Our weekly roundup of tax-related investment strategies and news your clients may be thinking about.
What student loan borrowers need to know this tax season: Single clients with student loans qualify for up to $2,500 in interest deduction, while married couples may also claim the same amount if they file joint returns, according to Fox Business. The deduction disappears if married couples opt to file separately, but joint filers can expect income-driven repayment plans to be too costly. Student loan borrowers will also be eligible to claim a credit of up to $2,500 for qualified education expenses if these expenses exceed $4,000. — Fox Business
4 tips for expat clients filing taxes in 2016: Clients who are living abroad are advised to take one of the amnesty programs offered by the IRS to settle their back taxes and avoid hefty penalties, according to Money. Expats also need to know that the government has adjusted tax provisions based on inflation while clients who are parents living abroad are advised to claim the foreign tax credit if they qualify. Expats also have until June 15 to file their returns. — Money
What your clients need to know about deducting state and local taxes: Taxpayers who itemize deductions are allowed to deduct state and local income and property taxes or state and local general sales taxes if income taxes are too small, according to MarketWatch. However, all itemized deductions may be reduced by up to 80 percent for high-income individuals because of the phaseout rule. Also, deductions for state and local taxes will not apply for taxpayers under the alternative minimum tax rules, while clients are better off claiming a standard deduction if their itemized deductions are too small. — MarketWatch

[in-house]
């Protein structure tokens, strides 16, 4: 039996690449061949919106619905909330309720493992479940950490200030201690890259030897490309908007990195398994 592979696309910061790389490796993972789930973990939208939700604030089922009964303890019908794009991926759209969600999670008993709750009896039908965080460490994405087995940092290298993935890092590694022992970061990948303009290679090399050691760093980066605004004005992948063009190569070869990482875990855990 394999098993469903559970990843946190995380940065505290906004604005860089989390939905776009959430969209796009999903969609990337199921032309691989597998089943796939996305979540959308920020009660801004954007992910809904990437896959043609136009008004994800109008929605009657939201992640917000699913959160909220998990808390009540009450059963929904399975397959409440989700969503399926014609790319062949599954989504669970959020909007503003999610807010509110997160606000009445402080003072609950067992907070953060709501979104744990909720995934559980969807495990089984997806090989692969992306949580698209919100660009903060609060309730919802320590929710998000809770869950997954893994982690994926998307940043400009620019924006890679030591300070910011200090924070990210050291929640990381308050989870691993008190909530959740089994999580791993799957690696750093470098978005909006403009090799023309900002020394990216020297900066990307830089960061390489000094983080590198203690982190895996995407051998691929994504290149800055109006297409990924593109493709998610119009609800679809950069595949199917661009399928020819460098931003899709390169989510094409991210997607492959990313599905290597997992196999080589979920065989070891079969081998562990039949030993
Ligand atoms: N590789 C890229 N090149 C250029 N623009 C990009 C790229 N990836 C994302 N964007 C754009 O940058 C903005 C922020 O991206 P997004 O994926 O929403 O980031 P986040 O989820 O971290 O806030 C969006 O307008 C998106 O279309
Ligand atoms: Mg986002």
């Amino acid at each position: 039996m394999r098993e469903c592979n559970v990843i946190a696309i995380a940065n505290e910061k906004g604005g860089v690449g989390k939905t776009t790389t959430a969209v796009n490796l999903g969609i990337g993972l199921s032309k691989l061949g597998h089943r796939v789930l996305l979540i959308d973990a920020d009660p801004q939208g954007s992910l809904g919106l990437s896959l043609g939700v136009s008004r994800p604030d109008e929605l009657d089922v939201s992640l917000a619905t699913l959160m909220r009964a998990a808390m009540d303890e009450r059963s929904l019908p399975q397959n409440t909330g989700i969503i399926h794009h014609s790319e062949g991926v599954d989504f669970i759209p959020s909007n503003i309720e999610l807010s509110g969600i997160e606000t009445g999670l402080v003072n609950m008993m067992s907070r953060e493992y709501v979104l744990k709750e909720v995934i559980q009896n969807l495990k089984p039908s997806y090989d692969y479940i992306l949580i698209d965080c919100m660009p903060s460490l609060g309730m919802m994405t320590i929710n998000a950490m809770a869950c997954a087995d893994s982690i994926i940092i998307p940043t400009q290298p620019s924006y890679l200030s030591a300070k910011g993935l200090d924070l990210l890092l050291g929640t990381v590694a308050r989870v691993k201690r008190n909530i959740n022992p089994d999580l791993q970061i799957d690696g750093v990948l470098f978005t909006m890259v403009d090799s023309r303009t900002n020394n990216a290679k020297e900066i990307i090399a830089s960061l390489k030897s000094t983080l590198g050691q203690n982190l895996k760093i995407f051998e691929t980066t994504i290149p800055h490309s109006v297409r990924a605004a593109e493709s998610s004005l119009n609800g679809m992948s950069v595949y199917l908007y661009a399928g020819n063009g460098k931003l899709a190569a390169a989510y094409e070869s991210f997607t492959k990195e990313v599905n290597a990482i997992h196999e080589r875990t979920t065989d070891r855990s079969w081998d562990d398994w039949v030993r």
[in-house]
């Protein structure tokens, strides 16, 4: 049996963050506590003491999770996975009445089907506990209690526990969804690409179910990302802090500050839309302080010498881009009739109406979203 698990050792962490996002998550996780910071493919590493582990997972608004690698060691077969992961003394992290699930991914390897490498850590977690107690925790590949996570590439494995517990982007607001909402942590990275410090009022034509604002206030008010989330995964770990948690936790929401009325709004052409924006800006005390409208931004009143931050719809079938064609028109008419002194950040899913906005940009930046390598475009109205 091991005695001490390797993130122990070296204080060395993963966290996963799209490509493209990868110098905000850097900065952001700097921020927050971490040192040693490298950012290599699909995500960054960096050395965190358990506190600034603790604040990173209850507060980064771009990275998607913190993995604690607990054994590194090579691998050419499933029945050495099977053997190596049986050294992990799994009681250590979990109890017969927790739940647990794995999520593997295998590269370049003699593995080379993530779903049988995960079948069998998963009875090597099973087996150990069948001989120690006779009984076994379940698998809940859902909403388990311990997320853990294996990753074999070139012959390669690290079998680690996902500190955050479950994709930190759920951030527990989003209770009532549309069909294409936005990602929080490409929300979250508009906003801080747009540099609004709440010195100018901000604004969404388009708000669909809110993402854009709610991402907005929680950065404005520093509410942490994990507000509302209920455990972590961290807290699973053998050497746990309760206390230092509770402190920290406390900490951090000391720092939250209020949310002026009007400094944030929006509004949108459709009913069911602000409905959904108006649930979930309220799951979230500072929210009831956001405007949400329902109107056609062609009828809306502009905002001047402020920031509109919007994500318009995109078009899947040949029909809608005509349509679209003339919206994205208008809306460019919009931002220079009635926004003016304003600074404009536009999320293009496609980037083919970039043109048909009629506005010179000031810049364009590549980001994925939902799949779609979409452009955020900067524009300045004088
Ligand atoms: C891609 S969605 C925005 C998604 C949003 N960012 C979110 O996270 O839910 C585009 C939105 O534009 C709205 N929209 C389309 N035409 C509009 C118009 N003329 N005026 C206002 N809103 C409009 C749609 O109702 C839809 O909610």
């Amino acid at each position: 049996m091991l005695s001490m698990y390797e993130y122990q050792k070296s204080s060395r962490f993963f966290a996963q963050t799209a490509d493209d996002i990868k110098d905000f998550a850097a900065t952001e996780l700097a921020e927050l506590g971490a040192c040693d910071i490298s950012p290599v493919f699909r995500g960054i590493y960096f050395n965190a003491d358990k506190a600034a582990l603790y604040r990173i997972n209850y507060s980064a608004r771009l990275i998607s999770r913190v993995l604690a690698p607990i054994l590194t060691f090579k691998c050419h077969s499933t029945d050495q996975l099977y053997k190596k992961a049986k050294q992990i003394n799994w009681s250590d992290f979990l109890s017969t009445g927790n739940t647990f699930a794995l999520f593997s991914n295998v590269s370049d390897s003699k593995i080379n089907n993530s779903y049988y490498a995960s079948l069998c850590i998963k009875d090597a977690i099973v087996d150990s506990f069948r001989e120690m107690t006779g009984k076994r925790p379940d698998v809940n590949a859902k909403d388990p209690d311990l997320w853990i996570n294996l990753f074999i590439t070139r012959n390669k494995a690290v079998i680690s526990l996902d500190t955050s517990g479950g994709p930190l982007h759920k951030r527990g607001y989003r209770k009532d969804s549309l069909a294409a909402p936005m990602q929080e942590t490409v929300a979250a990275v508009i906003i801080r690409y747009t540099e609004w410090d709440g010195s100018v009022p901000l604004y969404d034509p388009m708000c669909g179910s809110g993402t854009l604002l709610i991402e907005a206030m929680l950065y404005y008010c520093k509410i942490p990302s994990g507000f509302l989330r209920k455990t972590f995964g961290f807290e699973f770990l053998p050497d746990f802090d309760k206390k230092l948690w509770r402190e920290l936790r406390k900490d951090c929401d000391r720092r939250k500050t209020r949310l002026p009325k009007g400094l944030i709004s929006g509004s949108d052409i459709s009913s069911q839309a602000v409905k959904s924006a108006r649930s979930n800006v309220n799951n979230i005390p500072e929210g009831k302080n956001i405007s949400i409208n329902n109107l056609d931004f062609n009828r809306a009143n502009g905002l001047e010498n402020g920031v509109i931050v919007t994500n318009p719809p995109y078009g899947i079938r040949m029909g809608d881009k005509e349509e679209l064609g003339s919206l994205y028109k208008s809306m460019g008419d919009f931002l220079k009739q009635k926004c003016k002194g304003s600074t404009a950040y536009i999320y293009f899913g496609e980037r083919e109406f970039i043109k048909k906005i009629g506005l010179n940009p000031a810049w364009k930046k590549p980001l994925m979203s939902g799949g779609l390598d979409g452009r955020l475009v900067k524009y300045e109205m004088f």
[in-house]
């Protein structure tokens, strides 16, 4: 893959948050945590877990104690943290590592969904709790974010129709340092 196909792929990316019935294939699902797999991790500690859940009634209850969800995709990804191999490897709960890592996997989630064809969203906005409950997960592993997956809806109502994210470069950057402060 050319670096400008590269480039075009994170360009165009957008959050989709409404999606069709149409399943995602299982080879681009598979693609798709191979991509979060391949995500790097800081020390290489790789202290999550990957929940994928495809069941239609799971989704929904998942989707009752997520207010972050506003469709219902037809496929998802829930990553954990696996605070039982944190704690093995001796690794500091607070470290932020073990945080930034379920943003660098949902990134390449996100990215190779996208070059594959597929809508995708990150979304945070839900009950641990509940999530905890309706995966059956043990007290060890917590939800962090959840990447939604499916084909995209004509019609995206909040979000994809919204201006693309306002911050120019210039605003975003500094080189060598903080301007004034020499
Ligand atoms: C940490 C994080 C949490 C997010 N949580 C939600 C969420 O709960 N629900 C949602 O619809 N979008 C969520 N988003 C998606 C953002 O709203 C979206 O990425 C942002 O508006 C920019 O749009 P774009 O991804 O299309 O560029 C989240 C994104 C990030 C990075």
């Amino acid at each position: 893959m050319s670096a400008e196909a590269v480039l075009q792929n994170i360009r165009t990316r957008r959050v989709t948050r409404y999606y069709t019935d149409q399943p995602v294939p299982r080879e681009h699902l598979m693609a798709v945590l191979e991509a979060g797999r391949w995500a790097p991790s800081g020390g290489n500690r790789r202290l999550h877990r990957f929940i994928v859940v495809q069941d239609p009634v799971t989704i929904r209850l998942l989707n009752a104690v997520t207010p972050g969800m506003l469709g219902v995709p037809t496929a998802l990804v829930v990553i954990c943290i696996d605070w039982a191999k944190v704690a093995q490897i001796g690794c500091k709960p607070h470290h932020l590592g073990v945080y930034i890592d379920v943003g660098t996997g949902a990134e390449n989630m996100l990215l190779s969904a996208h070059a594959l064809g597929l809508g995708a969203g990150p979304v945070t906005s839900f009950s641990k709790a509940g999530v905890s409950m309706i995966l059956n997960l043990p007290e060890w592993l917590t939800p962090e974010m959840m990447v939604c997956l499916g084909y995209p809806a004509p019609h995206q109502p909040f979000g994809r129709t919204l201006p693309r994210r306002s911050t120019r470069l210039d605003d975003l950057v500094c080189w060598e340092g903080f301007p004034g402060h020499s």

4 tax benefits for college costs: Clients are eligible to claim certain tax credits and deductions for college tuition and other qualified expenses, according to Huffington Post. Clients who incurred these expenses can claim either the American Opportunity Tax Credit or the Lifetime Learning Credit. They may also claim tax deductions for tuition and fees and student loan interest deduction if they meet the requirements. Those who have received assistance from their employer for their education expenses may pay no taxes on financial aid for tuition, fees and books, but additional aid will be subject to tax. — Huffington Post
Understanding tax forms 2016: 1099-DIV, dividends and distributions: Clients can expect to receive a Form 1099-DIV to reflect the dividends they receive from their investments, according to Forbes. The dividends that are reported in the form include capital gains dividends and exempt-interest dividends, as well as other distributions on stock worth at least $10. Form 1099-DIV will also account for the foreign tax paid on dividends and other distributions on stock, the federal income tax withheld on dividends under the backup withholding rules, and payments not lower than $600 as part of a liquidation. — Forbes
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